MUSG will host Aron Ralston, outdoorsman, author and environmentalist, Thursday, Feb. 28, at 7:30 p.m. in the Varsity Theatre. Doors open at 7 p.m. This event is free.
Ralston left his corporate job at Intel to pursue his passion for mountain climbing. Even with his lost arm, he still continues to climb. His memoir was adapted for the film 127 Hours. For more information, contact MUSG at 8-7416 or 8-7498.
The National Marquette Day pre-game party at the Annex will be held Saturday, March 2, from 10:30 a.m. to noon. Free food, face painting, giveaways and shuttles to the game will be available. Marquette trivia will also take place at 11 a.m.
This event is sponsored by Marquette Nation and the NCAA Choice Grant. Additional information can be found on the Marquette Nation Facebook page.
The Center for Community Service will host "So You Think You Can Serve?" a discussion about the meaning and importance of service Wednesday, Feb. 27, at 6 p.m. in the AMU, 137. Students will learn how to engage with the Milwaukee community, plan service events and make connections with local service agencies. After the presentation, staff will be available to individuals or groups for consultations to brainstorm ways to serve.
For additional information, contact Kelly Knox, coordinator for student community service programs.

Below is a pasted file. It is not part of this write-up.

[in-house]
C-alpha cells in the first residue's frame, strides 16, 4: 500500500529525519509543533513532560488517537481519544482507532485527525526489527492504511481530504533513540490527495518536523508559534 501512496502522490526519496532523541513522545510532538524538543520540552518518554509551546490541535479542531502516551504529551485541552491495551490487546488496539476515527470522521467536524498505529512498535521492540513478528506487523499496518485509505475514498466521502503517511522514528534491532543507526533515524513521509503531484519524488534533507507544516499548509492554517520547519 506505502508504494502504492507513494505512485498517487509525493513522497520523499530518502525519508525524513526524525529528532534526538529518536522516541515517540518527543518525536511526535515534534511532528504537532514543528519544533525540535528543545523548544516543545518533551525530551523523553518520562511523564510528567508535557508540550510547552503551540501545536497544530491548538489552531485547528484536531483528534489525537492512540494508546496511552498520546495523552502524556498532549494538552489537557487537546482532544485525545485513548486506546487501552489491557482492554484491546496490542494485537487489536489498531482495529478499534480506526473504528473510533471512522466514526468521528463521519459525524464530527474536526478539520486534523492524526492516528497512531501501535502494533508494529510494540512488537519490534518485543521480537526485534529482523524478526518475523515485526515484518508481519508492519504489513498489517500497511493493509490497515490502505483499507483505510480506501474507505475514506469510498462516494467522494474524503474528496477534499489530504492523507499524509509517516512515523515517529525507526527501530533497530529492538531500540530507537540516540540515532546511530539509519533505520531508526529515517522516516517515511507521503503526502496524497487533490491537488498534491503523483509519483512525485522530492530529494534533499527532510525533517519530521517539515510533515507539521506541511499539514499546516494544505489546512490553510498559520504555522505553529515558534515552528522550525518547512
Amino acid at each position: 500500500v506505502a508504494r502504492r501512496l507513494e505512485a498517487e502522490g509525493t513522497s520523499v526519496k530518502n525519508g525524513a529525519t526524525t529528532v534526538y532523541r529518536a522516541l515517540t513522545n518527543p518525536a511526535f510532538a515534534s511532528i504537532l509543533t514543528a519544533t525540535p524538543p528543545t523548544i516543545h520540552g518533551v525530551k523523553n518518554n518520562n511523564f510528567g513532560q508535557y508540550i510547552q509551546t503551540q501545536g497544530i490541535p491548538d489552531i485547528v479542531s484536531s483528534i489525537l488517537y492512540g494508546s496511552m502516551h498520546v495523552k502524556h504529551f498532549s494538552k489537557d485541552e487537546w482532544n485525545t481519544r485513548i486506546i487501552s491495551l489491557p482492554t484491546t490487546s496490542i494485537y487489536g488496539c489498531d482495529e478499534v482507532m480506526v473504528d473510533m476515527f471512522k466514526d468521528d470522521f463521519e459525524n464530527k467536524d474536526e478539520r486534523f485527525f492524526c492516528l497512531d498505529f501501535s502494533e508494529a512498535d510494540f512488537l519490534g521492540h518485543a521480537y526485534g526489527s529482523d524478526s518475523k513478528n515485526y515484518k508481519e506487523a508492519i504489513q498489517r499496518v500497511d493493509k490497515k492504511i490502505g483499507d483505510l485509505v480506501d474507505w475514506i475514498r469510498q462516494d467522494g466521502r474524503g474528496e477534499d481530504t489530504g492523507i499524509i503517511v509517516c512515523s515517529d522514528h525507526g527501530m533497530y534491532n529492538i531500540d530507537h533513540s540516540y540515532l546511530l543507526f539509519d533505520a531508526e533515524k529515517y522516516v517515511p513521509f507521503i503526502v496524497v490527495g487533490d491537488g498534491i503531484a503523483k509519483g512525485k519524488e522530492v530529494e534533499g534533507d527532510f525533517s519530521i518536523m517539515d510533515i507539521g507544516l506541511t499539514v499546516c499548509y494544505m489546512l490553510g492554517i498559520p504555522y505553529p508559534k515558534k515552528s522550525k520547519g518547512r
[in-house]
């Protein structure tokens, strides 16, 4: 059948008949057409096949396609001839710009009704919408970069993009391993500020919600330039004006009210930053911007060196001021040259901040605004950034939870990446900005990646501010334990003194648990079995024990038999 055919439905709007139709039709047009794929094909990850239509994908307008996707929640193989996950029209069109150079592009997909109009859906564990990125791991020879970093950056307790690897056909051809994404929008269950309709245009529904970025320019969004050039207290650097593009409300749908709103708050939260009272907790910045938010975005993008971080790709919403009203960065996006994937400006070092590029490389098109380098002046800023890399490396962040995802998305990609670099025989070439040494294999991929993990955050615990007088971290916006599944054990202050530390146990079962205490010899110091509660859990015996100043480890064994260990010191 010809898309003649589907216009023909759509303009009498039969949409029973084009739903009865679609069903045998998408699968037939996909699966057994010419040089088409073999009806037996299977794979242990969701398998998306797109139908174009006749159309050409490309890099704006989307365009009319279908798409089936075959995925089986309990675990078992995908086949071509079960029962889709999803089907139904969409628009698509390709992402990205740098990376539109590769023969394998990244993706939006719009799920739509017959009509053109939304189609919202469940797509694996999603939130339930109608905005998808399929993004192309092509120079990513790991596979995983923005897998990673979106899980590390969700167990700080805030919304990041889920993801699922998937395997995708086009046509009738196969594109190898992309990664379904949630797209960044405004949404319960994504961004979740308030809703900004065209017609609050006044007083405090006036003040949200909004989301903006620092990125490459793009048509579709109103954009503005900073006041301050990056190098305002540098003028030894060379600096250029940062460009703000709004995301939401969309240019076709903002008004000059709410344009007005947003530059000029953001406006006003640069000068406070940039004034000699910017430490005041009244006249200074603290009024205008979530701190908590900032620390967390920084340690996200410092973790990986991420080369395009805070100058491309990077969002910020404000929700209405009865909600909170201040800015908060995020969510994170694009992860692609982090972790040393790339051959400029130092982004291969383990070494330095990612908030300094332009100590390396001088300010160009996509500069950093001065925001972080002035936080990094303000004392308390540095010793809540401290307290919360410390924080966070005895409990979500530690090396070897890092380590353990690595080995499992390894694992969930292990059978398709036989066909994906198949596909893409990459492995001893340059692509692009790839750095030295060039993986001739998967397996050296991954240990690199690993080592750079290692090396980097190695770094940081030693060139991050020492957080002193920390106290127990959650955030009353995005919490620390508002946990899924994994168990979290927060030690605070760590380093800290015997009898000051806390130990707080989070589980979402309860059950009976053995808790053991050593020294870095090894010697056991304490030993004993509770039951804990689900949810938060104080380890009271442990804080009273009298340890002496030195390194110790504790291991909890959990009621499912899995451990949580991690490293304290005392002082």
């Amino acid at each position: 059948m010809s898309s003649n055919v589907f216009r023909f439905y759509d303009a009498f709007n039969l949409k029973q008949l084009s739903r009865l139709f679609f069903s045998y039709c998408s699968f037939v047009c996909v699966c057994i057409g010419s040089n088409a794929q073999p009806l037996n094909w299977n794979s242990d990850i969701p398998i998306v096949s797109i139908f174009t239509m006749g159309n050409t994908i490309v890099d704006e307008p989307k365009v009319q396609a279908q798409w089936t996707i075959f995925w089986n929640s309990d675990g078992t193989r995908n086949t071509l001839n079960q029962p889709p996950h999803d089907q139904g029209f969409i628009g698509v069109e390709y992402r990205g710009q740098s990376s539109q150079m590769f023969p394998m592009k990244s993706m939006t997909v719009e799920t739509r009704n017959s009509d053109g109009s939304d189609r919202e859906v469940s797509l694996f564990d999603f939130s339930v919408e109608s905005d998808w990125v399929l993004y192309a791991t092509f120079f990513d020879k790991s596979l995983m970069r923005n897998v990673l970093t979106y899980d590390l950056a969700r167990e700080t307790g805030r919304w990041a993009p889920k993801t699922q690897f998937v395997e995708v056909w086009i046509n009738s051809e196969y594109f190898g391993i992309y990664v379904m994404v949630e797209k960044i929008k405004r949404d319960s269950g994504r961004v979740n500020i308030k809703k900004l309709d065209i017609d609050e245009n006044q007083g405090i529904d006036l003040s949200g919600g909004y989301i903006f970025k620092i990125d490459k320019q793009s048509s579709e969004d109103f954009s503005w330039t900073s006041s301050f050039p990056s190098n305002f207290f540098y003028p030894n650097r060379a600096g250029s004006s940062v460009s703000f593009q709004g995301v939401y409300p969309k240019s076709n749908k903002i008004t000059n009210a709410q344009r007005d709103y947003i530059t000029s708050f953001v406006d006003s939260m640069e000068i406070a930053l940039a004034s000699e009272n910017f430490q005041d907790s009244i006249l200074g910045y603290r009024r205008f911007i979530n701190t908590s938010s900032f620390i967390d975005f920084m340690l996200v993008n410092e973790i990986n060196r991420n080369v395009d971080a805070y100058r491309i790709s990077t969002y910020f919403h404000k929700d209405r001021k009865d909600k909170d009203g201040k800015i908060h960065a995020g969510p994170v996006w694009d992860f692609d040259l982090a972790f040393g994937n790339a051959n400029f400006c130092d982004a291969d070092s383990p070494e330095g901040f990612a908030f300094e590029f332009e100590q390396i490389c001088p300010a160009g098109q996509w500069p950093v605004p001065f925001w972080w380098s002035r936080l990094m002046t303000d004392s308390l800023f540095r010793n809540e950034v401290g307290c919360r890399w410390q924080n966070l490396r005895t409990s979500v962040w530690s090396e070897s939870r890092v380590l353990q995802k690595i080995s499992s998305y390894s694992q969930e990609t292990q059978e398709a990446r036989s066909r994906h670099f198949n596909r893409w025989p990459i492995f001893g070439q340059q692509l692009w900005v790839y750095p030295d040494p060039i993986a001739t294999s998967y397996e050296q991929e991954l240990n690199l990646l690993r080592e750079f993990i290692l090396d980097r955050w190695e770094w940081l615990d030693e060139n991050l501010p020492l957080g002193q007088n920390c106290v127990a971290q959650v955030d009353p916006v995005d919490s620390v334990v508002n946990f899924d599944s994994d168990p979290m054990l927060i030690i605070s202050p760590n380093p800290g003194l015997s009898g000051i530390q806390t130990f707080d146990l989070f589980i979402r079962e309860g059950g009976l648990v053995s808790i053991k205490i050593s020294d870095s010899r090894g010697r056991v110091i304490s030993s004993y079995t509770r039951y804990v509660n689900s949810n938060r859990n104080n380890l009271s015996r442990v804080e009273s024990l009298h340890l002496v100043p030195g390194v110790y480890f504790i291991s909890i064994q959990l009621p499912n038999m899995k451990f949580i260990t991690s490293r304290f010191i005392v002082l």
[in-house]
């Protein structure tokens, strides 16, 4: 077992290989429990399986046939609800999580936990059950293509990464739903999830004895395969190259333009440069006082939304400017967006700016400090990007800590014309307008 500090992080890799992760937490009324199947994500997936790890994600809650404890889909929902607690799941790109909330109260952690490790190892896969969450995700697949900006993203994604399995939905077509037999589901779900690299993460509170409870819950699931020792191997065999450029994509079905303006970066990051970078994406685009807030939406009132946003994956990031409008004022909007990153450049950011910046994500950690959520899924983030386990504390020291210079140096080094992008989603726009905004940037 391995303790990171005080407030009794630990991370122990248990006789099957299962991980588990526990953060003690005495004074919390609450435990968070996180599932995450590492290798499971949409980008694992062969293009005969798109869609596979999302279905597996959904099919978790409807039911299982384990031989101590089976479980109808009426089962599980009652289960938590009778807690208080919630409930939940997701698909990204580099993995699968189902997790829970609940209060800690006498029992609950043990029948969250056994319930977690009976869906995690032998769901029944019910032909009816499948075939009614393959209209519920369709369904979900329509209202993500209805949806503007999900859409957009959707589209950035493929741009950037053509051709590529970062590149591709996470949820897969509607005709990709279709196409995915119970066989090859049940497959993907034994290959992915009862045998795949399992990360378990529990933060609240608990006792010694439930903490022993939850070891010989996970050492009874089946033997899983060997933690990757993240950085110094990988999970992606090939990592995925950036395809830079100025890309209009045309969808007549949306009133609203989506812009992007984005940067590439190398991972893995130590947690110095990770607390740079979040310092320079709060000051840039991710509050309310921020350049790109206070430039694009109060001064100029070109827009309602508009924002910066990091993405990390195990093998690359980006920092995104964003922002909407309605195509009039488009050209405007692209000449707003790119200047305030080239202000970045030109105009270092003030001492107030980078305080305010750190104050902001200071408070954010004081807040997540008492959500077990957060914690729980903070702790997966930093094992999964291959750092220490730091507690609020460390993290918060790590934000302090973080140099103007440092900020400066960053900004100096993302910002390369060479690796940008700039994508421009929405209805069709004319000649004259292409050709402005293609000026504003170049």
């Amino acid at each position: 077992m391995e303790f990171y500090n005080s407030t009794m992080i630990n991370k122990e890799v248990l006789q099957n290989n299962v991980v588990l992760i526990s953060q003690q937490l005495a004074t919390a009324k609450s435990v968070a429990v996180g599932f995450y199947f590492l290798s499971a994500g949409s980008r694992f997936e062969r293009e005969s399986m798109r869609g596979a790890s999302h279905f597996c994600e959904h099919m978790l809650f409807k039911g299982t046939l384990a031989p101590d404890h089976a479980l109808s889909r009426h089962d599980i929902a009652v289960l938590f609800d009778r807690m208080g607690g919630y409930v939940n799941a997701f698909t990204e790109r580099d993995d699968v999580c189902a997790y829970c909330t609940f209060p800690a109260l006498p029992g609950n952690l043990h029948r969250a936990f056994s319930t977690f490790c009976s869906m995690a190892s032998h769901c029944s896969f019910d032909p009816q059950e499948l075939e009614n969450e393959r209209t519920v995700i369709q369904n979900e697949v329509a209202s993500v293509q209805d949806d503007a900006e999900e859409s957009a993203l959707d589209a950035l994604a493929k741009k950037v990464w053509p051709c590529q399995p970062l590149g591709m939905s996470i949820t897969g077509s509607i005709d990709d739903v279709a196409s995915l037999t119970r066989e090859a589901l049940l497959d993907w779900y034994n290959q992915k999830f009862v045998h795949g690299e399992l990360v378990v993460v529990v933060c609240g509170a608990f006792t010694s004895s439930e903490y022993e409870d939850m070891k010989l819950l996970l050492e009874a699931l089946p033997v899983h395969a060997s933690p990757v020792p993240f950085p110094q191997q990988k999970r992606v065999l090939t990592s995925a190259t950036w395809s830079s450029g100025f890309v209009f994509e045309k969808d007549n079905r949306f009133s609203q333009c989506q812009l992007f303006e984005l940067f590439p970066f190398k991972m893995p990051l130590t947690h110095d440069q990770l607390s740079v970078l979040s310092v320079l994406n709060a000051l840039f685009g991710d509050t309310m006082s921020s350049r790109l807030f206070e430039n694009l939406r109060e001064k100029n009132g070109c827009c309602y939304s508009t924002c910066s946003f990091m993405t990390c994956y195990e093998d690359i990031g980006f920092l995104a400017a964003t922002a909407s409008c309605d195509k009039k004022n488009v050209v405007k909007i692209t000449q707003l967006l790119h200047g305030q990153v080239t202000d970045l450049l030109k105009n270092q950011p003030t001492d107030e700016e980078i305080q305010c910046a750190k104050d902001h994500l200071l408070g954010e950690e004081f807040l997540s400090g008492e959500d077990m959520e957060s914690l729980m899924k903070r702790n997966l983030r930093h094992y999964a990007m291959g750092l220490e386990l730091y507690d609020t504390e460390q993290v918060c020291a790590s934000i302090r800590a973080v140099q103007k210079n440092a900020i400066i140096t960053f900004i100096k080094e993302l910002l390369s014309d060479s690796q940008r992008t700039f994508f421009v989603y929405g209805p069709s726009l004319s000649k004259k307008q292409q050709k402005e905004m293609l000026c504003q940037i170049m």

The Social Justice Living Learning Community is now accepting applications for freshman interested in spending their sophomore year living with others who have similar goals of advocating for justice issues. This is an opportunity for students to live on two floors in Straz Tower and focus on creating positive social change. Participants will take one class with fellow community members each semester, which includes a service-learning component designed to enhance students' academic experience through engagement with Milwaukee.
Applications are due Friday, March 8. For additional information, contact Andrew Levy, residence hall director in Straz Hall.
The Honors Program Student Council and the Arts and Sciences Student Council will host the first installment of its Last Lecture Series Thursday, Feb. 28, at 5 p.m. in the Haggerty Museum of Art. Dr. Julius Ruff, professor of history, will present an engaging lecture that answers the question, "If this were your last time to address a group of students, what would you say to them?"
A question-and-answer session will follow the lecture. The event is free and open to all members of the Marquette community; refreshments will be provided. For additional information, contact the Honors Program office at 8-7516 or the Honors Program Student Council.
Best Buddies Marquette will host its fifth annual Best Buddies Showcase to spread awareness about individuals with disabilities Sunday, March 3, from 11 a.m. to 1 p.m. in the AMU, Monaghan Ballroom. The show will include a fashion and talent show by students and their buddy pairs from the Milwaukee community, as well as a silent auction. All proceeds from the silent auction, as well as donations, will go to the Best Buddies Friendship Walk.